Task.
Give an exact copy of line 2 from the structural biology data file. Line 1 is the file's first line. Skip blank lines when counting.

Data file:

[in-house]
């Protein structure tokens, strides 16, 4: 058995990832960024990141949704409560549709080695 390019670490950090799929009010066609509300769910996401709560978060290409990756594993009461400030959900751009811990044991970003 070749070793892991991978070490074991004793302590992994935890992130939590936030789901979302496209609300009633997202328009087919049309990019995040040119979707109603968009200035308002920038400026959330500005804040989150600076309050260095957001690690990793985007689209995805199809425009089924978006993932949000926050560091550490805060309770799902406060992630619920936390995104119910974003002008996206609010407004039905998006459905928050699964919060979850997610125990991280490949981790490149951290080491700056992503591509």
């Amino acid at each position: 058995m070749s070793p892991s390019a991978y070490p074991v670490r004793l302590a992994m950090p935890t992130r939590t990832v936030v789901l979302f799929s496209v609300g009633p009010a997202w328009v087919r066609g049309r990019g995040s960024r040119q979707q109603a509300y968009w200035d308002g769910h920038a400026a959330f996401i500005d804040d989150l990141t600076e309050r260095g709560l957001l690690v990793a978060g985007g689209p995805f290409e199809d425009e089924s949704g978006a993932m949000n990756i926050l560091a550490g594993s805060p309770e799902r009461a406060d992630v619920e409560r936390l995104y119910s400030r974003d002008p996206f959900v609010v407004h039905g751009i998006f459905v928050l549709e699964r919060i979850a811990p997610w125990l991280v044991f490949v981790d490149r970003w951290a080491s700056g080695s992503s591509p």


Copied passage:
């Protein structure tokens, strides 16, 4: 058995990832960024990141949704409560549709080695 390019670490950090799929009010066609509300769910996401709560978060290409990756594993009461400030959900751009811990044991970003 070749070793892991991978070490074991004793302590992994935890992130939590936030789901979302496209609300009633997202328009087919049309990019995040040119979707109603968009200035308002920038400026959330500005804040989150600076309050260095957001690690990793985007689209995805199809425009089924978006993932949000926050560091550490805060309770799902406060992630619920936390995104119910974003002008996206609010407004039905998006459905928050699964919060979850997610125990991280490949981790490149951290080491700056992503591509």